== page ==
When Eddie Thompson was fourteen, his dad showed him some basic chords on the guitar, along with his eleven-year-old brother Danny. “Dad played on the radio in Chicago with a group known as The Stump Jumpers, and they entertained troops at the end of WWII,” Eddie said. His mother, Jewell, was also a musician. Two cousins from Maryland had guitars as well, and the boys’ knowledge of music grew together.
By the age of fifteen, Eddie was playing at high school assemblies, dances and the Elks Club in Lawrenceburg. He knew how to play thirty to forty cover songs and played by ear. The first band Eddie formed with others was The Ravenz between 1966-68, with Dexter Riley on drums, Dwight Bunch on bass, Billy Joe Kilburn, who was lead singer and cousin of Dexter Riley from Collinwood, Gary Adams on keyboard, and Eddie on lead guitar and backup vocals. Billy Joe Kilburn died in a car accident when he was nineteen or twenty.
The band played in Jackson, Tennessee on the same stage with Johnny Cash once during this period. Following The Ravenz, there was a band known as The Roots of Rhythm. The band was further reorganized with Caldwell (JR) Davis Jr. who wrote “Just Like I Want Her,” which the band recorded around 1968. In 1968, Ravenz was reincarnated as RavenzII with Eddie, Jeff Hurst and Daryl Luna, who recorded on Crockett Records in Lawrenceburg – a double-sided 45-rpm record that included “Just Like I Want Her” and “Dawn of A New Day.”
“I loved playing,” Eddie reveals, “ but was so shy that I would often turn sideways so I wouldn’t have to face the crowd.”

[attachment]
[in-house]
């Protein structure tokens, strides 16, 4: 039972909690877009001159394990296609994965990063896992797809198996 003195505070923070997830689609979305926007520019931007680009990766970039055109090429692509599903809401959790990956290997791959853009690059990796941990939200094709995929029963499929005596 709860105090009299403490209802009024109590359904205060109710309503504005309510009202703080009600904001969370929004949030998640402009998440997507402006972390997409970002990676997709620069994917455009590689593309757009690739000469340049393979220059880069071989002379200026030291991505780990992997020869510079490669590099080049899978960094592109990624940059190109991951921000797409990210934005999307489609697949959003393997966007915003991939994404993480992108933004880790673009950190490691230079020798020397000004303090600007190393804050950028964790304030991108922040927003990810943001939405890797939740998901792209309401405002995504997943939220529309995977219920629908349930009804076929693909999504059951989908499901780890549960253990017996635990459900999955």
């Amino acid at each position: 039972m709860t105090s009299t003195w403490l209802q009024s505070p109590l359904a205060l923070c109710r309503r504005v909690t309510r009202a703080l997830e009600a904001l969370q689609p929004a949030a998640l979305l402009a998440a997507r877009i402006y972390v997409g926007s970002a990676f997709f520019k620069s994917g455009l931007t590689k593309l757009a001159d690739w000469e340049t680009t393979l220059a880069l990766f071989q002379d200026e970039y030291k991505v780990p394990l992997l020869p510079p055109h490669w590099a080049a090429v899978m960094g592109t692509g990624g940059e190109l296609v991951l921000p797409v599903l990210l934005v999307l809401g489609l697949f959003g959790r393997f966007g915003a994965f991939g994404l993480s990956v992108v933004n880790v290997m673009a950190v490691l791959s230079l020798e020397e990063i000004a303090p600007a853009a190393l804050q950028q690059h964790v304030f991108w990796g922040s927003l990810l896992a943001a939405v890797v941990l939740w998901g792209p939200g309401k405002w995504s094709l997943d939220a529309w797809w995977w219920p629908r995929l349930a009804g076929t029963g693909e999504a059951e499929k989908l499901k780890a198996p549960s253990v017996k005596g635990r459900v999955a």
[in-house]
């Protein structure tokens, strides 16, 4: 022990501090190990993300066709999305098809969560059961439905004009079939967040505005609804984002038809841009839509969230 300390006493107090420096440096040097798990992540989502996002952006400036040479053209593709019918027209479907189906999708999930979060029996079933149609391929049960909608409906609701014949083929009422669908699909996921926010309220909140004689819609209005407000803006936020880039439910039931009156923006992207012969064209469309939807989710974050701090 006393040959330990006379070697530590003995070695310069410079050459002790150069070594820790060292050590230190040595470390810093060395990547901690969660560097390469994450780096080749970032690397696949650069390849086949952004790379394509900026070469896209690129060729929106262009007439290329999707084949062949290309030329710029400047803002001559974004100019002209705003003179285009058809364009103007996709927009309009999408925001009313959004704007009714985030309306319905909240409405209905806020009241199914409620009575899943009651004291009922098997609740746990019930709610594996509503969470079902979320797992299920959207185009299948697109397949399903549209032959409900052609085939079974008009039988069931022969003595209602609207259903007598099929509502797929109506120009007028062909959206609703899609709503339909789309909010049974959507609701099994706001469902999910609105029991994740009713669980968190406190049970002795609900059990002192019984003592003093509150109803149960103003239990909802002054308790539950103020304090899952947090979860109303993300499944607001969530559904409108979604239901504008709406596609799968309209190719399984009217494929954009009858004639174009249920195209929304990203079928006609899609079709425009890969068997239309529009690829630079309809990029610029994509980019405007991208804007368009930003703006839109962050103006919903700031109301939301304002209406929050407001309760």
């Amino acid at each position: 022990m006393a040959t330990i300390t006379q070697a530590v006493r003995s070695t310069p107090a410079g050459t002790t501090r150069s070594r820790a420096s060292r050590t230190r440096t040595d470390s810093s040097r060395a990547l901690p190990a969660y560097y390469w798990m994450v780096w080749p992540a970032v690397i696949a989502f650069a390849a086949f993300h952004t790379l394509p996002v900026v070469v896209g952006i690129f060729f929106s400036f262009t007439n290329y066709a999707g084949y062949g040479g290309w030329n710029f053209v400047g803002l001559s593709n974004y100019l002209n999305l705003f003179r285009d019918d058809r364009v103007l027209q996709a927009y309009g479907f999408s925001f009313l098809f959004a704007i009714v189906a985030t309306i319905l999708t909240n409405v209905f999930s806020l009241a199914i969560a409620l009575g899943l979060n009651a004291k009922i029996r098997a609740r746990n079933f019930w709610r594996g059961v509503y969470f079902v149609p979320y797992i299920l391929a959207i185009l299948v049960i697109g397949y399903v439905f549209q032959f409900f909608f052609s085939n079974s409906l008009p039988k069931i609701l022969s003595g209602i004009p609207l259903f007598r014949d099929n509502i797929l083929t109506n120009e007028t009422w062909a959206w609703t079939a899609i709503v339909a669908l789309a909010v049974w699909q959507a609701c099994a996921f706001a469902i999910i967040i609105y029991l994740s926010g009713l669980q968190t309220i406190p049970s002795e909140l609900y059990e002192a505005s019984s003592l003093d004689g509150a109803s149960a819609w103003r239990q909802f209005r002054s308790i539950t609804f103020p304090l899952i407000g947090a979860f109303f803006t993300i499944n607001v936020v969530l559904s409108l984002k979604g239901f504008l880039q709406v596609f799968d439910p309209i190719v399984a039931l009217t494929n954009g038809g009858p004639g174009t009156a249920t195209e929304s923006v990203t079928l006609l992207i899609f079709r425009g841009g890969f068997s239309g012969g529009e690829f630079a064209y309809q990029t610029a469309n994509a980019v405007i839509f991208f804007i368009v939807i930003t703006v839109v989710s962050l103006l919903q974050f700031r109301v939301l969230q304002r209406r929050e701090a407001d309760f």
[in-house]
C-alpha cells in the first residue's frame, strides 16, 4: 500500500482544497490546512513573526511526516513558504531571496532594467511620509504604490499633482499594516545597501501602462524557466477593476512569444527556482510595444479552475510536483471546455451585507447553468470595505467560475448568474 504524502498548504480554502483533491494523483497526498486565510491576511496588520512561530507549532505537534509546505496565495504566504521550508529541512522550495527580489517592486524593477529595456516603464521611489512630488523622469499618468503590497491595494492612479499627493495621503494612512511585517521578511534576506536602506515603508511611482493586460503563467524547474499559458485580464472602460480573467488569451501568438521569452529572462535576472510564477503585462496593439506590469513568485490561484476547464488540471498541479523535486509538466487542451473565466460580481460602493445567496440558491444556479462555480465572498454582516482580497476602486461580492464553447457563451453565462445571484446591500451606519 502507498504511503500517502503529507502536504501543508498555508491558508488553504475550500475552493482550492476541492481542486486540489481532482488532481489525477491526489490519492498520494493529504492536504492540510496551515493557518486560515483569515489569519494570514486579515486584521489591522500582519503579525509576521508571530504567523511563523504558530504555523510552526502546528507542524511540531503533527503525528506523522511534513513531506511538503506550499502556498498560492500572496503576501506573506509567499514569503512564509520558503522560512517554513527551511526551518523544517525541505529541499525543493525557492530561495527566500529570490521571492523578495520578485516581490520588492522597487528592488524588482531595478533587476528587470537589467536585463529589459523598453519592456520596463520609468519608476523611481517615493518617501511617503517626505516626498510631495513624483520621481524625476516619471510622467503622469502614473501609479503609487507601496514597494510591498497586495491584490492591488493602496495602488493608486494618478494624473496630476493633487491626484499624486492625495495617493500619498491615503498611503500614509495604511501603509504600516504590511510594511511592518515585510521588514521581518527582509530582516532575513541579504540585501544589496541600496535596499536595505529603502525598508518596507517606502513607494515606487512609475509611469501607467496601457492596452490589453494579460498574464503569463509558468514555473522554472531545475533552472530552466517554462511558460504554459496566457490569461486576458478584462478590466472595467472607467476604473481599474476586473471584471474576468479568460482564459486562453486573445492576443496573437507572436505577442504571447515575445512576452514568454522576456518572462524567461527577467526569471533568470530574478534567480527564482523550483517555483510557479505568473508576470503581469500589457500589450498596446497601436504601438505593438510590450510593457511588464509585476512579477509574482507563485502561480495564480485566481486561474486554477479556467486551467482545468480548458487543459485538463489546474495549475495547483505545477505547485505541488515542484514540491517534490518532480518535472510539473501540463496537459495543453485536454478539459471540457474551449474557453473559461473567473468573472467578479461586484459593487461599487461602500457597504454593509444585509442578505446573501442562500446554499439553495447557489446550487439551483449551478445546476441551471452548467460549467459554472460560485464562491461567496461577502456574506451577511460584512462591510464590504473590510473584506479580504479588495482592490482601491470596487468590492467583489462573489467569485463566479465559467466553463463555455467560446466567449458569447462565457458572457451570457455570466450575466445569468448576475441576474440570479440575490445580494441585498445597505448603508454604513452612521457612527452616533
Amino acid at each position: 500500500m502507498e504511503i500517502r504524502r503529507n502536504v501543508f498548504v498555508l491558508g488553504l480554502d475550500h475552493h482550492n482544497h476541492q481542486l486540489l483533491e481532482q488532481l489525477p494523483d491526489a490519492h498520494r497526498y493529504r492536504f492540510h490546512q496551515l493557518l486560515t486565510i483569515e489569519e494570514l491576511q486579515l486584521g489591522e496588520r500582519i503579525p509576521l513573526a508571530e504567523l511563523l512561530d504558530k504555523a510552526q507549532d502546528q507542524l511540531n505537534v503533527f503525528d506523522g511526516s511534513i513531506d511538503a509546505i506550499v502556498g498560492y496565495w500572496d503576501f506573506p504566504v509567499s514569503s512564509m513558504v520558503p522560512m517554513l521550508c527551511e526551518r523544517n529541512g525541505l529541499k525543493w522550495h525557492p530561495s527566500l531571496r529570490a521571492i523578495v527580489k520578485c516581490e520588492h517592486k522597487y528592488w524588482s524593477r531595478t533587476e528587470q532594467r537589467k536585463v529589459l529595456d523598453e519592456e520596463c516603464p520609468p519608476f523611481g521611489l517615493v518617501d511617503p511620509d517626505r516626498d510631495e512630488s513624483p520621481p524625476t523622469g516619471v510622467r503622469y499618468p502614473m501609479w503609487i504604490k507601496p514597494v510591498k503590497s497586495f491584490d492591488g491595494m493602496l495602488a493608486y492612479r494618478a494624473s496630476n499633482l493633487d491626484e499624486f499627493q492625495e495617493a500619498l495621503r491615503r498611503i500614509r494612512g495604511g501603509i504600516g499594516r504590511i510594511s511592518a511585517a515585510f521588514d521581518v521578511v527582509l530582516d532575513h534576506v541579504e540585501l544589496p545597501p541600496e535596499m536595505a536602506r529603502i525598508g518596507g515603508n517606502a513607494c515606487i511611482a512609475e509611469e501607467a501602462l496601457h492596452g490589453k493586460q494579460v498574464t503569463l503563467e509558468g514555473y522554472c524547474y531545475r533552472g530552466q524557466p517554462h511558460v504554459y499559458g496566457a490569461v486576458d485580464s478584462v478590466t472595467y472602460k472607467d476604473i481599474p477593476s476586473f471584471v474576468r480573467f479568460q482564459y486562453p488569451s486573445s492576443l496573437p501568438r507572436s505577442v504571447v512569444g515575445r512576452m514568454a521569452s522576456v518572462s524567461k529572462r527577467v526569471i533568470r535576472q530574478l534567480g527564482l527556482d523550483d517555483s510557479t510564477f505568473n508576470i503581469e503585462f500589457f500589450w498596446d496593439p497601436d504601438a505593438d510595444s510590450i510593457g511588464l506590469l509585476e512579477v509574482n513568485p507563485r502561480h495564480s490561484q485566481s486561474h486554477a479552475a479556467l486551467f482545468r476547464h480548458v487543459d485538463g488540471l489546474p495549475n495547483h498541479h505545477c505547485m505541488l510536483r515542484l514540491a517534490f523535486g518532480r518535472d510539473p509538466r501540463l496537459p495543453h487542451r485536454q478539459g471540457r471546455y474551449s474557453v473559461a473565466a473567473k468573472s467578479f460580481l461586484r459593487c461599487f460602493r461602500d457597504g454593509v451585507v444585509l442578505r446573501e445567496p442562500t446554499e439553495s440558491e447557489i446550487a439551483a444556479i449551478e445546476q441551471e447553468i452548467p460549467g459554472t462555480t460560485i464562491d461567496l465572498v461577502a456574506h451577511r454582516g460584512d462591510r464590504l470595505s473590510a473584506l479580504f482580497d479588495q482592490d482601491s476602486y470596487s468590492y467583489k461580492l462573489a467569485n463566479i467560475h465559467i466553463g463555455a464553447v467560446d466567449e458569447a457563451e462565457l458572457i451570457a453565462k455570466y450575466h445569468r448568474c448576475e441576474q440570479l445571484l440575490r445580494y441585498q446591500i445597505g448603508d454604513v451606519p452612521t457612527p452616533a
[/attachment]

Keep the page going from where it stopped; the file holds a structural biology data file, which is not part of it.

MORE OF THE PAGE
The band competed at a 1968 Memphis Battle of the Bands and won first place for best original song and second place for best band,” Eddie remarks. They had a song included on an album of top garage bands, which has sold for $200-300 on eBay in Europe.
Eddie and Caldwell were drafted into the US Army two years after high school. When he returned to Wayne County, Eddie joined the four-piece Green River Band, playing cover songs during 1973-75 as backup vocalist, lead and rhythm guitar. Jimmy Norris was singer and deejay, with Randy Butler on drums and Michael Brewer on bass. Later, Eddie played and sang for seven years with the group Retro,
which included JR Davis and Michael and Dustin Brewer. They opened for Confederate Railroad, Exile, and Mark Collie during the Clifton Horseshoe RiverBend Festivals.
He then joined a regional band, The Usual Suspects. All but Eddie were from the Muscle Shoals area. He says they were very good and issued a CD titled Presumed Guilty. They had around 200 cover songs and “always covered expenses and had fun.”
“I play guitar and sing in church now. I have written some contemporary gospel music. I’ve played and sung with Jackie Ward and The Stateline Gospel Singers”, he relates. “I still occasionally perform with musician friends at festivals.”
Anita Miller is an Ambassador with the Wayne County Chamber of Commerce researching the musical history of Wayne County.